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Bradley Raymond
Tom Hulce, Demi Moore, Kevin Kline, Jason Alexander, Jennifer Love Hewitt, Haley Joel Osment, Charles, Michael McKean, Jane
Jule Selbo, Flip Kobler, Cindy Marcus

Miracles Do Happen and True Love Can Come True
Rated G.

Widescreen 1.66:1/16x9
English Dolby Digital 5.1
English DTS 5.1
French Dolby Digital 5.1
Spanish Dolby Digital 5.1
English; Closed-captioned

Runtime: 68 min.
Price: $29.99
Release Date: 3/19/2002

• “Behind the Scenes With Jennifer Love Hewitt”
• “A Gargoyle’s Life”
• “Festival of Fun Activity”


Search Products:

Sony 36" WEGA KV-36FS12 Monitor; Sony DA333ES Processor/Receiver; Panasonic CV-50 DVD Player using component outputs; Michael Green Revolution Cinema 6i Speakers (all five); Sony SA-WM40 Subwoofer.


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The Hunchback of Notre Dame II (2002)

Reviewed by Colin Jacobson

Here’s my theory behind the creation of Disney’s new direct-to-video (DTV) sequel, The Hunchback of Notre Dame II. Some Disney executive spent the last six years unhappy because of the way the 1996 original concluded. “Why can’t Quasimodo get the girl?” And now we have II, a flick that seems to exist solely to right that potential wrong.

II takes place a few years after the conclusion of Hunchback. Quasi (still voiced by Tom Hulce) seems like a happier dude now that Frollo no longer controls his life and he hangs out with friends Phoebus (Kevin Kline) and Esmerelda (Demi Moore). He also gets to play with their young son Zephyr (Haley Joel Osment).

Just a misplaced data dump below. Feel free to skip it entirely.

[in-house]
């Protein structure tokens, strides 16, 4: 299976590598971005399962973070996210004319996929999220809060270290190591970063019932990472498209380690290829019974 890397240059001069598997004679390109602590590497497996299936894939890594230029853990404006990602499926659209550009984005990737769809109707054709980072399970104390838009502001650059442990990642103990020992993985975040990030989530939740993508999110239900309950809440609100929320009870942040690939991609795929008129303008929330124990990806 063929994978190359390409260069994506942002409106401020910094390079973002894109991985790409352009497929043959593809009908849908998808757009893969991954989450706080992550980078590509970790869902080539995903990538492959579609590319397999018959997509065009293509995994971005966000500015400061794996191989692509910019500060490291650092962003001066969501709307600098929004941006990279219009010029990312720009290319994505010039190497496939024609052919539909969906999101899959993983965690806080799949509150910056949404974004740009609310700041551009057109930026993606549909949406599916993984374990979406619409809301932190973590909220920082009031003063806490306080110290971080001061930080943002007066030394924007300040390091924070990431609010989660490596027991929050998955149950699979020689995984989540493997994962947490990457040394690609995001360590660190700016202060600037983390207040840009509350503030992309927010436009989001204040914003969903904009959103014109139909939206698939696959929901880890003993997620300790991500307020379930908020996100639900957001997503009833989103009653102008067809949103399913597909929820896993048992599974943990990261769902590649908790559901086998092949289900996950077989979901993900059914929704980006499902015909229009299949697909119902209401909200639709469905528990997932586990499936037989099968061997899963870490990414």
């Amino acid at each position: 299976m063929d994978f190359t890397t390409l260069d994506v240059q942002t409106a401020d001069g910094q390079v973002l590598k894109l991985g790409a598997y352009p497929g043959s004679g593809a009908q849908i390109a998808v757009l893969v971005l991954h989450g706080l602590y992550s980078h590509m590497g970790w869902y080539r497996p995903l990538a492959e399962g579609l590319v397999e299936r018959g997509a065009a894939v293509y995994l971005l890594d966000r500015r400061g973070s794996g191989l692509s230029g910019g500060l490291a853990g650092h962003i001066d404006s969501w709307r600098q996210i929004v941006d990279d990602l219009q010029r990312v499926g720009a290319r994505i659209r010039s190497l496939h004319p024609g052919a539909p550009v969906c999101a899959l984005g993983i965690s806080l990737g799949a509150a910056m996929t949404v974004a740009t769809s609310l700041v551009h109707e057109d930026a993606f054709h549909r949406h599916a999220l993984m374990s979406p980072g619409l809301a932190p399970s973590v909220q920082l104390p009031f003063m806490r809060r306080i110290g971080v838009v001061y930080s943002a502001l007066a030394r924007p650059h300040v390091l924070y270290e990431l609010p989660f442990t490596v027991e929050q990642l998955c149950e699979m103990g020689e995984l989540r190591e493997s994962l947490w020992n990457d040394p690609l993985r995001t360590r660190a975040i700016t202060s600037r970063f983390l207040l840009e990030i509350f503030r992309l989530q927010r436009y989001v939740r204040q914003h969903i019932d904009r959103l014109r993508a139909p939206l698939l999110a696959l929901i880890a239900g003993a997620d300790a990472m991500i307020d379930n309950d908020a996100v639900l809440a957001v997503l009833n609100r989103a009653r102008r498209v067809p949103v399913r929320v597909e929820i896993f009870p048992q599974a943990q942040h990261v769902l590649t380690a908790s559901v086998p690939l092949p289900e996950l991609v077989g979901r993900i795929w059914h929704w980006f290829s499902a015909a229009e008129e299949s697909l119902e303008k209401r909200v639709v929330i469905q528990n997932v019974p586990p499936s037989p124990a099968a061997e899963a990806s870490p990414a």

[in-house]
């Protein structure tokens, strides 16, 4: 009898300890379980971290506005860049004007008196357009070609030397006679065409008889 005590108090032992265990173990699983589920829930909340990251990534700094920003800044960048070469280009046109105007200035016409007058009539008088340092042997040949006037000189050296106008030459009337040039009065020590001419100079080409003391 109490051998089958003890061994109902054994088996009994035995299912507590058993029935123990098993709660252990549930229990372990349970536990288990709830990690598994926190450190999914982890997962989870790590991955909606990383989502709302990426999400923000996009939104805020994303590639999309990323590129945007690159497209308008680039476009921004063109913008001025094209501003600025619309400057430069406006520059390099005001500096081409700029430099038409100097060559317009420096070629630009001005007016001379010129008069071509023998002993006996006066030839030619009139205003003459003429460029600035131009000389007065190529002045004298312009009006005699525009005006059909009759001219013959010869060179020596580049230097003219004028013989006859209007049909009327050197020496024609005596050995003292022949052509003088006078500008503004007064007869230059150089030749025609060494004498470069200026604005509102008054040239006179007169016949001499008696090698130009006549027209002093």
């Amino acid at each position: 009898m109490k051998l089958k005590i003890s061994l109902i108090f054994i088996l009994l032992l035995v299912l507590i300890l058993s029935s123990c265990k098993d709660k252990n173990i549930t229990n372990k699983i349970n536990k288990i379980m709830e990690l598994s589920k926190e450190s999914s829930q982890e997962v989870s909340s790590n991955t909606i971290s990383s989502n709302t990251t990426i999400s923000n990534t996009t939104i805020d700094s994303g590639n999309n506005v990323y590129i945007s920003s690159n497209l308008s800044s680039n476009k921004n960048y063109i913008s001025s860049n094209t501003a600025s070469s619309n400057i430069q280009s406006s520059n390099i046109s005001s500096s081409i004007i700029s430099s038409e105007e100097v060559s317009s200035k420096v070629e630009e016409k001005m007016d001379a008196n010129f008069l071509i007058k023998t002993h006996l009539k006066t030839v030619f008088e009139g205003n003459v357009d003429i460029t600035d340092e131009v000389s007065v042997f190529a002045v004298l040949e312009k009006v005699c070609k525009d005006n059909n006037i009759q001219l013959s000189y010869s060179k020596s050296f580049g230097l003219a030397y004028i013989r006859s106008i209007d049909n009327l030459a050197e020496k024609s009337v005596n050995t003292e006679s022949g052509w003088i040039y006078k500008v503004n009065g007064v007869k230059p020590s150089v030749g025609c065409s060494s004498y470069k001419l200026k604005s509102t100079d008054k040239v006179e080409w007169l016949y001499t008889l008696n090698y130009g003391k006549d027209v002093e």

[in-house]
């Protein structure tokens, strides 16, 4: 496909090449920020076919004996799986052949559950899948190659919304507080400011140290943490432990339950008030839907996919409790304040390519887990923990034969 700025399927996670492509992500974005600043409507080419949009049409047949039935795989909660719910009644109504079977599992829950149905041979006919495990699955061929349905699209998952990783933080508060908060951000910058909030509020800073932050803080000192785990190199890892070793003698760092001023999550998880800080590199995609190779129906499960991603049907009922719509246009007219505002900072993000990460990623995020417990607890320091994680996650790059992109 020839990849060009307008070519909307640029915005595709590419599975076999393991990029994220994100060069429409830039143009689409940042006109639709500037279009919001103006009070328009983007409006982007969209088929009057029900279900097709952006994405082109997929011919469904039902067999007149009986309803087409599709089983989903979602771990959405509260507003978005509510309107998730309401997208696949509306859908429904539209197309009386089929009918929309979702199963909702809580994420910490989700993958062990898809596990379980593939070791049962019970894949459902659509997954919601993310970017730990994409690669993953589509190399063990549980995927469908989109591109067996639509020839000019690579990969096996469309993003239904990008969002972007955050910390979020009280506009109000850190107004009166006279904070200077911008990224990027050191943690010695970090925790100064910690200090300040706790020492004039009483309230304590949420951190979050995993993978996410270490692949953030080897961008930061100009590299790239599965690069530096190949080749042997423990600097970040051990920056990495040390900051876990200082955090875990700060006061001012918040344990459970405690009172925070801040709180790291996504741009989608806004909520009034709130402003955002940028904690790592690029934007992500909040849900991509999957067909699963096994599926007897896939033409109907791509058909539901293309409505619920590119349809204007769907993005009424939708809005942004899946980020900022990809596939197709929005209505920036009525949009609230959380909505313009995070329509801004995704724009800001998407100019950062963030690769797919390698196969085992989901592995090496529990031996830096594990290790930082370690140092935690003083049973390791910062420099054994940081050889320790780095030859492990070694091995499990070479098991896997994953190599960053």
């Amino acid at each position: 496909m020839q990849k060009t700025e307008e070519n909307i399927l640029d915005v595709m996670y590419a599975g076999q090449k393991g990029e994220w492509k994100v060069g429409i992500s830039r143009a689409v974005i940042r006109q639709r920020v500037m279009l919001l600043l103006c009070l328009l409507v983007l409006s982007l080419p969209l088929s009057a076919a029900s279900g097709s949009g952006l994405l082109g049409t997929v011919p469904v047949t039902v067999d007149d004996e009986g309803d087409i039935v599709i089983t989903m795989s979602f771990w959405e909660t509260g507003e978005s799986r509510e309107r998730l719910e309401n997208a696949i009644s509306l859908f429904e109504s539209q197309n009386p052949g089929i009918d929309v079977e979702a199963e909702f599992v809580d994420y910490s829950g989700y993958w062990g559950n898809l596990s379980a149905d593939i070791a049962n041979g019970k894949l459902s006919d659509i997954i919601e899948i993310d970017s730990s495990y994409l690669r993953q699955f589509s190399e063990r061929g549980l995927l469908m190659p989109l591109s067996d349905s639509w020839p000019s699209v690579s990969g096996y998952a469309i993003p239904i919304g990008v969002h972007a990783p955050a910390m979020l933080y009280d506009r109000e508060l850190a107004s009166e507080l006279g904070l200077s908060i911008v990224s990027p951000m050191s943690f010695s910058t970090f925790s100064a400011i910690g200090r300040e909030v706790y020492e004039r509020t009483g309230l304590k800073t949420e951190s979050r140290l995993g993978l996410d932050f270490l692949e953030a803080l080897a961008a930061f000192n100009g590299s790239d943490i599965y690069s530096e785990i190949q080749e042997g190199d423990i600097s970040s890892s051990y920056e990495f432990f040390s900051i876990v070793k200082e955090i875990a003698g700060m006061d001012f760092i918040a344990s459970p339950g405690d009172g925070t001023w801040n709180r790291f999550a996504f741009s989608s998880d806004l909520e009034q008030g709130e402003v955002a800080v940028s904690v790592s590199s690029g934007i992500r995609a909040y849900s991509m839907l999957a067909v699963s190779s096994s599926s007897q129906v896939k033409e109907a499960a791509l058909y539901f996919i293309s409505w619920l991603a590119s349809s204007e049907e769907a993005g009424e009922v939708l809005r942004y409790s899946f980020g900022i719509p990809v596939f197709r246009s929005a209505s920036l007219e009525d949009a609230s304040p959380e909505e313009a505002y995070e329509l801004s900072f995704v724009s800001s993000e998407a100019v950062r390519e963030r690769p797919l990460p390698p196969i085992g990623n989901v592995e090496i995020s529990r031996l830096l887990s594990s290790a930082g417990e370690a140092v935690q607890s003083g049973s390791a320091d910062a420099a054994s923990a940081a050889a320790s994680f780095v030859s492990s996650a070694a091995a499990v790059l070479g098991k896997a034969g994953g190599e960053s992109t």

Things seem pleasant and cheerful except… the Festival of Love rapidly approaches, and it seems like everyone in Paris has a significant other except for hideous old Quasi. He fears love will never find him, but then the circus comes to town and he becomes enchanted with cute young magician’s assistant Madellaine (Jennifer Love Hewitt).

She also seems to take an interest in him, although an ulterior motive comes into play. She works for dastardly Sarousch (Michael McKean), a thief who uses the circus as a front for his criminal ways. He sets his sights on Notre Dame’s magnificent bell called La Fidele and forces Madellaine to feign interest in Quasi to distract him. Reluctantly she agrees, but inevitably she develops true feelings for the misshapen mook. Though forced to betray him, she tries to correct her mistake and ensure that all ends happily ever after, and Quasi finally gets the girl!

As I see more and more of Disney’s DTV sequels, I grow less and less entertained by them. Admittedly, efforts like The Lion King II: Simba’s Pride and and Pocahontas II: Journey to a New World didn’t exactly bowl me over, but I found them more entertaining than recent works like Cinderella II: Dreams Come True and Hunchback II.

The latter probably suffered because I watched it immediately after I screened the original. Would I have liked II under any circumstances? Probably not, but the stark contrast of the very good first flick and the mediocre-at-best sequel made II appear even more problematic.

If forced to pick a positive related to Hunchback II, it’d relate to the casting. I felt very surprised to hear so many original voices. I knew Hulce would come back, but wasn’t aware that some of the others would be present. Disney promoted II for many months prior to its eventual release; I think the ads started to pop up on other DVDs at least a year ahead of time. I reinspected one of these and noticed it did mention Kline and Moore, but I forgot that. It was a pleasant bonus to hear them again.

The only even remotely significant absentee is David Ogden Stiers’ archdeacon, but since that was a very small role in the first movie, he isn’t missed here. Of course, Tony Jay’s Frollo doesn’t come back since the character died at the end of Hunchback, and Mary Wickes can’t return as gargoyle Laverne, since she passed before the original film finished. Jane Withers completed the remaining work and she performs the role in II. Charles Kimbrough and Jason Alexander return to play the other two gargoyles, Victor and Hugo.